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Changing Sex and Bending Gender

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Volume 1

Social Identities

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Changing Sex and Bending Gender

Edited by Alison Shaw and Shirley Ardener

158 pages, 10 illus., index

ISBN  978-1-84545-053-3 $135.00/£99.00 Hb Published (October 2005)

ISBN  978-1-84545-099-1 $27.95/£22.95 Pb Published (October 2005)

eISBN 978-0-85745-885-8 eBook

Hb Pb View cartYour country: United States - Click here to remove geolocation   Buy the eBook from these vendors Request a Review or Examination Copy (in Digital Format) Recommend to your Library Available in GOBI®


"Overall, the book is a marvellous example of cross-discipline contributions to one topical subject - sex and gender - and anyone curious, or concerned, about historical and cultural constructions of sex and gender should pick it up. As the first in the Social Identities Series, this reviewer will be interested in future volumes and contributions to the subject."  ·   Third Space: A Journal of Feminist & Film Culture

“…texts such as Changing Sex and Bending Gender are so necessary. An engaging and interesting text, this book should appeal to a wide audience – from those now to the topic to those who have explored this gendered path before.”  ·  Anthropological Forum


Anthropologists and historians have shown us that 'male' and 'female' are variously defined historically and cross-culturally. The contributions to this volume focus on the voluntary and involuntary, temporary or permanent transformation of gender identity. Overall, this volume provides powerful and compelling illustrations of how, across a wide range of cultures, processes of gender transformation are shaped within, and ultimately constrained by, social and political context. From medical responses to biological ambiguity, legal responses to cases brought by transsexuals, the historical role of the eunuch in Byzantium, the social transformation of gender in Northern Albania and in the Southern Philippines, to North American 'drag' shows, English pantomime and Japanese kabuki theatre, this volume offers revealing insights into the ambiguities and limitations of gender transformation.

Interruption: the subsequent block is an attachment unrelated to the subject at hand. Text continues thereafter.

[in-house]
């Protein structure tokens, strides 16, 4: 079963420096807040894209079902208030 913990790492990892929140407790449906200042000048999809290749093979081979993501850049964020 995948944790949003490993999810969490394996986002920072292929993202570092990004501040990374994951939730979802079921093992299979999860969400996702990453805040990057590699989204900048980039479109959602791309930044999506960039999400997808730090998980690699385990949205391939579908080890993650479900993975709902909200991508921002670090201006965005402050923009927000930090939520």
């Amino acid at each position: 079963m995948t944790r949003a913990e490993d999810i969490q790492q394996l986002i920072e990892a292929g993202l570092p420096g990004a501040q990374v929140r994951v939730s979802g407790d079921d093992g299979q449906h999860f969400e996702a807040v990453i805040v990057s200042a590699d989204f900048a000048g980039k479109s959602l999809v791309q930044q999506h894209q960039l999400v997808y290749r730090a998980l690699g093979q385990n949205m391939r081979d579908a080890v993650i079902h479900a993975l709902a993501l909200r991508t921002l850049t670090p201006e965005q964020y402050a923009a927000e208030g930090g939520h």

Alison Shaw is a Senior Research Fellow at the University of Oxford, Department of Public Health. Her research interests include medical anthropology, ethnicity, kinship and social aspects of genetics. Her publications include Kinship and Continuity: Pakistani families in Britain (Harwood/Routledge 2000); A Pakistani Community in Britain (Oxford: Blackwell 1888) and Get by in Hindi and Urdu (1989 BBC Books).

Shirley Ardener is a Senior Associate of Queen Elizabeth House, the University of Oxford's International Development Centre. She was the Founding Director of the Centre for Cross-Cultural Research on Women, now known as the International Gender Studies Centre, whose programme was recognised by her OBE, and of which she is an active honorary member. She has edited and contributed to many books on gender and is the editor of Berghahn's series Cameroon Studies.

Subject: Gender Studies and Sexuality Theory and Methodology